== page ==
Voluntary vs Mandatory Corporate Governance: Towards an Optimal Regulatory Framework


This article fills a gap in the legal literature by comparing mandatory corporate governance regimes to voluntary corporate governance regimes. It encourages market participants, including regulators, to acknowledge that firms have incentives to adopt enhanced governance practices voluntarily and to make disclosure about the same. The article argues that an optimal governance regime is a hybrid one in which adoption of best practice guidelines is voluntary but disclosure of corporate governance practices is mandatory. Such a regime is optimal because it balances the benefits and costs to all stakeholders, particularly issuers and investors. The cost analysis should be completed by weighing the level of expected compliance against the total costs of the regime adopted by regulators. A partially mandatory structure is likely to yield a high level of compliance with a defined set of governance practices at lower cost than a wholly mandatory regime. While a wholly mandatory structure may yield slightly better compliance, its costs are likely much higher. Thus, a partially mandatory structure that minimizes costs but encourages compliance is optimal.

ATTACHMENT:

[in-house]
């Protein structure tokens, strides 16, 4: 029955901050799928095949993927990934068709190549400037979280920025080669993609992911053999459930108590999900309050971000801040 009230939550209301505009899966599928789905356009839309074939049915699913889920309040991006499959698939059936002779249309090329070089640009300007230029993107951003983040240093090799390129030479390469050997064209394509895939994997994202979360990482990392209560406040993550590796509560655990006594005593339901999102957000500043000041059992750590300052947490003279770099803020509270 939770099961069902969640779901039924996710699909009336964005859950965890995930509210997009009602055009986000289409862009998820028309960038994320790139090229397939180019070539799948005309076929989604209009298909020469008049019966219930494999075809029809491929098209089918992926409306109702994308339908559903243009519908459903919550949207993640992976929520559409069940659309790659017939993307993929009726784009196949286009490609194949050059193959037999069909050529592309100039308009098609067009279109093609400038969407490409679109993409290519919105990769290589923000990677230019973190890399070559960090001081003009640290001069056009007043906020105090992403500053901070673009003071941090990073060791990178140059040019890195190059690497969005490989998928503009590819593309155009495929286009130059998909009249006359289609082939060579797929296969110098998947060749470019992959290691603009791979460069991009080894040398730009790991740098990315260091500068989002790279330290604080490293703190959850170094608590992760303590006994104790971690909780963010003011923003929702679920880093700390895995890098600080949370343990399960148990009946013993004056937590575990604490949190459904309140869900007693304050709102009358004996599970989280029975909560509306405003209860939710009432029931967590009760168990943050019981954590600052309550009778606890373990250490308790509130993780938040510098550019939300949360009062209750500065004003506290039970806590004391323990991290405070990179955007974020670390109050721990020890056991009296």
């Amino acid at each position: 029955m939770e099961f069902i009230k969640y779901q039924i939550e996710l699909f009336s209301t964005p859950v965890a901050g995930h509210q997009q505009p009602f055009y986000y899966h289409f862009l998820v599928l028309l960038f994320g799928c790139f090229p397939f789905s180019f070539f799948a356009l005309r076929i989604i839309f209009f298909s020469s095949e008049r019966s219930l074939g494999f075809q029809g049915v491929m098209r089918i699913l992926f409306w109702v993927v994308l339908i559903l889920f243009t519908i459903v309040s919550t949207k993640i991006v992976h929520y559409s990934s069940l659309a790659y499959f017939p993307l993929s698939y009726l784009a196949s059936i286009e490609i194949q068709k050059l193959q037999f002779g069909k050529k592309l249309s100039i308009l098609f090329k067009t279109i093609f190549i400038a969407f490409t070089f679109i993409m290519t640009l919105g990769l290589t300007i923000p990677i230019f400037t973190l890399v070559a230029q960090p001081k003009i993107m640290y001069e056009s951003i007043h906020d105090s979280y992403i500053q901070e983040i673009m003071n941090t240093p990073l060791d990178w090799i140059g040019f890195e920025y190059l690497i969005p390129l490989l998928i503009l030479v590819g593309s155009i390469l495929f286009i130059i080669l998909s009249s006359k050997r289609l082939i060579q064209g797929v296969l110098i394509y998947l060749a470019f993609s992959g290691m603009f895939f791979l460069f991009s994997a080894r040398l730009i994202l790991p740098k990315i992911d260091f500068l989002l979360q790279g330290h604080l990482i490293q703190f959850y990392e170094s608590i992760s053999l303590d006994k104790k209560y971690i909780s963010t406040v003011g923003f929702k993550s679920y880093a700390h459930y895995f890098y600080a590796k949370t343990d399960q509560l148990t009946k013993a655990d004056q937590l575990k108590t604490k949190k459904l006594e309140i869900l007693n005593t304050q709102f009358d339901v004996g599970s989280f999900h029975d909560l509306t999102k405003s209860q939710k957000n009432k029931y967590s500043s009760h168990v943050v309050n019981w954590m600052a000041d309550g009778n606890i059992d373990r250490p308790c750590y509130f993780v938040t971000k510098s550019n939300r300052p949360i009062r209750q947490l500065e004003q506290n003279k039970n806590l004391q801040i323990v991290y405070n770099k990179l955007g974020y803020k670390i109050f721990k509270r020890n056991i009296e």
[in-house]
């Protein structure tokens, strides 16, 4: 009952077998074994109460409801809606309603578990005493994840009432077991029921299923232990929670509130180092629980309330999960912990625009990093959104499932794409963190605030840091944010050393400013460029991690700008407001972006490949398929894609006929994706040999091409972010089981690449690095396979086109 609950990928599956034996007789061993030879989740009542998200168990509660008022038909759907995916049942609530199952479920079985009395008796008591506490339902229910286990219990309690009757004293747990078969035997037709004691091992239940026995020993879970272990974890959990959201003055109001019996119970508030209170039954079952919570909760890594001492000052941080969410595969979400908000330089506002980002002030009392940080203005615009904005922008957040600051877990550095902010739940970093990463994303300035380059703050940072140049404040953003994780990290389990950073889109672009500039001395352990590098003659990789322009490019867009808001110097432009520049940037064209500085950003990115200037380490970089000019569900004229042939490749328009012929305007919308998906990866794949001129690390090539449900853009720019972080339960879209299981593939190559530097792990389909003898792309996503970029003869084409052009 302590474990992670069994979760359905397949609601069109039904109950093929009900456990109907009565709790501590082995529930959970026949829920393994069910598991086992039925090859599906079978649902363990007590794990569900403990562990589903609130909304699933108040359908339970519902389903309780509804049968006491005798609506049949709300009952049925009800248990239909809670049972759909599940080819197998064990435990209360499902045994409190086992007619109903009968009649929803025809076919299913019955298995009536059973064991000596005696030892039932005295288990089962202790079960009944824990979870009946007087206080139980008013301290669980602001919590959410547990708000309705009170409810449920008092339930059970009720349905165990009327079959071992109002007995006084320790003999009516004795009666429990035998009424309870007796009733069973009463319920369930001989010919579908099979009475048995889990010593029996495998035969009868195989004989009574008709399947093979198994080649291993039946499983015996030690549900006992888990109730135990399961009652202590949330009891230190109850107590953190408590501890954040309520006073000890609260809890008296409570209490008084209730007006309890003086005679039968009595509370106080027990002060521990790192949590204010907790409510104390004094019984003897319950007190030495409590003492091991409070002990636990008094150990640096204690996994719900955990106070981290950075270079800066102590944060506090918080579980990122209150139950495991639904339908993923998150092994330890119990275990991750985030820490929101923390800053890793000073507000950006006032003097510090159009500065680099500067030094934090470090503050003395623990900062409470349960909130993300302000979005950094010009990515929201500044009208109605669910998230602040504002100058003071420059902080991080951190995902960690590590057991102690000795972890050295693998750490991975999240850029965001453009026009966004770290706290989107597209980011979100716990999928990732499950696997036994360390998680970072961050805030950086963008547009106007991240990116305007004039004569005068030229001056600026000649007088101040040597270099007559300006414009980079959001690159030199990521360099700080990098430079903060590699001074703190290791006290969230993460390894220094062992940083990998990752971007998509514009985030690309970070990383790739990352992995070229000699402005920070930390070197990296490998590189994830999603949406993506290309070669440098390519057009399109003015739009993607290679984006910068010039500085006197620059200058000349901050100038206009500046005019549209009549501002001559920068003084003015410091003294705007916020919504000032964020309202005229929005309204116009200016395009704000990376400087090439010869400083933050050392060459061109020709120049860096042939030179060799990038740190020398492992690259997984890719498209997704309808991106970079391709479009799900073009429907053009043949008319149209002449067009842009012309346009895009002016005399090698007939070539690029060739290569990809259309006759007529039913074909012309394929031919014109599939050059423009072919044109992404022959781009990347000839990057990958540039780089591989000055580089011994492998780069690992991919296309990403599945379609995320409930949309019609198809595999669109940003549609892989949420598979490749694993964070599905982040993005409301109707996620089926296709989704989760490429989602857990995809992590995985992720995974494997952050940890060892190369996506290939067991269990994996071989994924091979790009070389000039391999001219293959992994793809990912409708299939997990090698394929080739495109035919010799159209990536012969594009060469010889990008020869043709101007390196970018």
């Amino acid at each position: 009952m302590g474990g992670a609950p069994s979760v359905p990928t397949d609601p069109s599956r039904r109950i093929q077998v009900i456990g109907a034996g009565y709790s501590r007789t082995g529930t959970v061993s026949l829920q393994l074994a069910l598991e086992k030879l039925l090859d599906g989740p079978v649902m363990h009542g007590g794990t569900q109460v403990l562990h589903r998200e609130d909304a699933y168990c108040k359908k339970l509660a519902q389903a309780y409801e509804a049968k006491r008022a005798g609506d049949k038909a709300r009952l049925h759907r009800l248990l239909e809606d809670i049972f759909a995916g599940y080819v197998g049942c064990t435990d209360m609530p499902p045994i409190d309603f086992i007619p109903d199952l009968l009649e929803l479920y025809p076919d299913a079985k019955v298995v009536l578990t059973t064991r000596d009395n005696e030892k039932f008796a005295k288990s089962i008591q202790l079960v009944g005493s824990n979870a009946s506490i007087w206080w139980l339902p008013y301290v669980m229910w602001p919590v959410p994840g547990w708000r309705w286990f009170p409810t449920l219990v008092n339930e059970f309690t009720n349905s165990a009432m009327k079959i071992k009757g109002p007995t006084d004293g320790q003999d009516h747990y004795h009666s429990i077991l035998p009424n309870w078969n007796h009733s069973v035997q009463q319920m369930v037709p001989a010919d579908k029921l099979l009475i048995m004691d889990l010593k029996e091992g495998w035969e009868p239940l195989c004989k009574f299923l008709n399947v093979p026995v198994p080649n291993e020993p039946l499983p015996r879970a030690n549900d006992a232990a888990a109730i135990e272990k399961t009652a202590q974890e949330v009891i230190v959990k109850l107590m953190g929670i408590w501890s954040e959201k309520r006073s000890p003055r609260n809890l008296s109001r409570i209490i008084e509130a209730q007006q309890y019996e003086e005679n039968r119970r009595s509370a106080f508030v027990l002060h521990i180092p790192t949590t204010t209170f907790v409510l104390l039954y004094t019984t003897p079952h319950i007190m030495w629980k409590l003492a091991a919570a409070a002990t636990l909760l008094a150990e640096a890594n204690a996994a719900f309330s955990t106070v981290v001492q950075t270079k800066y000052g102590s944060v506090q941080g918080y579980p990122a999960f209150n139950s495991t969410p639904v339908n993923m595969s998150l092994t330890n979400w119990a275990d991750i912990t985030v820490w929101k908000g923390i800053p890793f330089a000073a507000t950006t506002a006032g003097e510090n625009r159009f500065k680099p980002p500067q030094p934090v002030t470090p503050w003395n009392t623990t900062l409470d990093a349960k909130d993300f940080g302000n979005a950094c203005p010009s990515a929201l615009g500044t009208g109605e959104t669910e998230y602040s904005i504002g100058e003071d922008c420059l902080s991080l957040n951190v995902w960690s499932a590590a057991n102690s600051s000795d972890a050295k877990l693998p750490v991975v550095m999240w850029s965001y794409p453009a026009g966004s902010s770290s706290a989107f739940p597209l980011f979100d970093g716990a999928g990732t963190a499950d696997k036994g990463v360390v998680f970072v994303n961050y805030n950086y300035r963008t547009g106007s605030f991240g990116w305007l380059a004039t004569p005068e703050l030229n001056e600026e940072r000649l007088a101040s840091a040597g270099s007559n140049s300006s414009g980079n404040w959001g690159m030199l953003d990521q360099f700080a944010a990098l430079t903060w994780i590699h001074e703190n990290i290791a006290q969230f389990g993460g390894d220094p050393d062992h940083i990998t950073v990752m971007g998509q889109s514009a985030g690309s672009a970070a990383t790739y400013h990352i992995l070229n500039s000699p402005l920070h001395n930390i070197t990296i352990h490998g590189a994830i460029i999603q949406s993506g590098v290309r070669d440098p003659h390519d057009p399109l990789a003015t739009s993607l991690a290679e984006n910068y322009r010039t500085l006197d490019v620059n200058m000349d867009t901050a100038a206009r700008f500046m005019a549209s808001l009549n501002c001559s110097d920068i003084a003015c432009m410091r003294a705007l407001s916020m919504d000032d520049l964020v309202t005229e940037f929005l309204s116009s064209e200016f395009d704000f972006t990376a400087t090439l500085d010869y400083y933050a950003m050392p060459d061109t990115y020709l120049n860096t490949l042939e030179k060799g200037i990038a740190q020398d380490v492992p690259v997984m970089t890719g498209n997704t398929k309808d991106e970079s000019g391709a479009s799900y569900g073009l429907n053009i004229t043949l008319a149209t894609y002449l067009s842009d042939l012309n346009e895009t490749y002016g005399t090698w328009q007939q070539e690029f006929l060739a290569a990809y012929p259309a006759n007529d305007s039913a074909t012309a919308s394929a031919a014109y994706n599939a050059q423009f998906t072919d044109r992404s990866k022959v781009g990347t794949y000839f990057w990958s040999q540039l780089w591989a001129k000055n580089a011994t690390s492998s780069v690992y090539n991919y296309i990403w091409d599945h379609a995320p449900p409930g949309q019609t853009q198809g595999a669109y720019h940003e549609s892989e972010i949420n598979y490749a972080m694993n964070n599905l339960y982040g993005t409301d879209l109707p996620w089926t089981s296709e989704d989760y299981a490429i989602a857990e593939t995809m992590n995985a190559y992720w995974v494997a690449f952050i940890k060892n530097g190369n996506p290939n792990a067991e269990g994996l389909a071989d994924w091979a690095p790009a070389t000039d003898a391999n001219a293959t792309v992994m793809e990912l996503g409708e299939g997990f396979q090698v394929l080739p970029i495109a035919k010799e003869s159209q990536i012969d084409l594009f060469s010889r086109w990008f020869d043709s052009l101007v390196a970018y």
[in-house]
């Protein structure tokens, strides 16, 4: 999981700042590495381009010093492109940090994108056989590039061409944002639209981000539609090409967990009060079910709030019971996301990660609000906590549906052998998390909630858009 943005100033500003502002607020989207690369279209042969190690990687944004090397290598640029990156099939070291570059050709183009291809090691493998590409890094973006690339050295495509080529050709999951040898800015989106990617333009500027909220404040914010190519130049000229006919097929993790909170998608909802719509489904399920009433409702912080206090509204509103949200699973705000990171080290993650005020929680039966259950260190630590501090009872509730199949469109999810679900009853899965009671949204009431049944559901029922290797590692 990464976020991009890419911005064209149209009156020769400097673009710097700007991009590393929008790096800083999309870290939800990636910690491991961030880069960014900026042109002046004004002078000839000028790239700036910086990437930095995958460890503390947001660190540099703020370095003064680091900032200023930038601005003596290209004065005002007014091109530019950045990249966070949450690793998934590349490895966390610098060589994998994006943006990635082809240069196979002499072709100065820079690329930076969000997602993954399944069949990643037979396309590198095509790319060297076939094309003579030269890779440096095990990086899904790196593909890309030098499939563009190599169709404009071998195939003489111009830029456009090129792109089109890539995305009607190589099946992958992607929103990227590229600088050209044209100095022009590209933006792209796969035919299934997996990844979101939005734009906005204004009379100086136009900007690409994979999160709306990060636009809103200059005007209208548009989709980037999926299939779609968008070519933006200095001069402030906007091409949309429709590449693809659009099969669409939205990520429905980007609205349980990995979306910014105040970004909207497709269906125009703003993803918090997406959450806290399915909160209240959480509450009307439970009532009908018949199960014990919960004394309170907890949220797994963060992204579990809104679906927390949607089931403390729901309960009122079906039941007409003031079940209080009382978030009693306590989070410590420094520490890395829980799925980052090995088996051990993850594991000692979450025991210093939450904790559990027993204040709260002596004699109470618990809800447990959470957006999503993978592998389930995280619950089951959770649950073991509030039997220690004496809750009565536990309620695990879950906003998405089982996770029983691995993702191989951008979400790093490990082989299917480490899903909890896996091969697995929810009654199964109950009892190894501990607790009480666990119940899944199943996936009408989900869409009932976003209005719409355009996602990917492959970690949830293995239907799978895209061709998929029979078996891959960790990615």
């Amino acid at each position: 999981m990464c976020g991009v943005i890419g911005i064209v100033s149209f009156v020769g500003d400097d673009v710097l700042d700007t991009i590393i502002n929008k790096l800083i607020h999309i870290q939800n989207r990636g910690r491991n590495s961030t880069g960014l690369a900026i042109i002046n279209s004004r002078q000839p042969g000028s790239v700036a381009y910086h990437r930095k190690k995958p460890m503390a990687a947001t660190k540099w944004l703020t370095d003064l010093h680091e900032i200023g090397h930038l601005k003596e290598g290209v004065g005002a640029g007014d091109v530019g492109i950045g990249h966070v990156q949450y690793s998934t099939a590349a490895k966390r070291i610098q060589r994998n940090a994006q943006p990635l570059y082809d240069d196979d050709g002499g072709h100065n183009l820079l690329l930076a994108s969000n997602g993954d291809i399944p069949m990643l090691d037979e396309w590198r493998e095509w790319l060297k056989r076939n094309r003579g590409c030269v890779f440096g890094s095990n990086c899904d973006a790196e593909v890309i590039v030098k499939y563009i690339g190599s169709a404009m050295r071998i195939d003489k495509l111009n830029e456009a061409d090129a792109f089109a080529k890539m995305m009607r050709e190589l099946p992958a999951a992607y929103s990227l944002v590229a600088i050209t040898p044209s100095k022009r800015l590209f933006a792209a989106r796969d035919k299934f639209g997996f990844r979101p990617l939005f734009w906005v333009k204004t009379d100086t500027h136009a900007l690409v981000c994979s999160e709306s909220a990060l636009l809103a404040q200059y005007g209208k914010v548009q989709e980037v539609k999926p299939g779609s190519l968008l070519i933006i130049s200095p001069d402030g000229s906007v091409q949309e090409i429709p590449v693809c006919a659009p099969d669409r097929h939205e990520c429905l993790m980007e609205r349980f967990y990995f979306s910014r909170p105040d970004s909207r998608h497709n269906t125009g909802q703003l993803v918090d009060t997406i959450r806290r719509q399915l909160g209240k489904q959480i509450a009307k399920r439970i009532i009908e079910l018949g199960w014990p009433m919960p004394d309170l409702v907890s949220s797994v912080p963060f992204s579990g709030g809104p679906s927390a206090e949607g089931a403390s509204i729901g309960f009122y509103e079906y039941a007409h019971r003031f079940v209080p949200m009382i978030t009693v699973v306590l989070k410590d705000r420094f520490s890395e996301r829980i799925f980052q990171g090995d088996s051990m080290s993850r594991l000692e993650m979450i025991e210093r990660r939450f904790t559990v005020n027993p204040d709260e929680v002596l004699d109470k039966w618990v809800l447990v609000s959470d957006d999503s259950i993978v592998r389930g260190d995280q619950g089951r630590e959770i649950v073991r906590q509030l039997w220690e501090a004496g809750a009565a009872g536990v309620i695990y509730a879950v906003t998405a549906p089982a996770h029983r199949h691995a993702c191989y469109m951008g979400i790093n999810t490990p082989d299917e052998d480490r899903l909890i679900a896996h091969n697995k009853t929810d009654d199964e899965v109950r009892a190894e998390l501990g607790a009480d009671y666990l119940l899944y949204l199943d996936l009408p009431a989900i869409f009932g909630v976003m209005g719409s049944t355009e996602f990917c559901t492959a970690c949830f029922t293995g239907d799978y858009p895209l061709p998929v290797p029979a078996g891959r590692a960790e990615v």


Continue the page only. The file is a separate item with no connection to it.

Business Organizations Law | Jurisdiction | Law | Law and Economics | Securities Law

Date of this Version

March 2005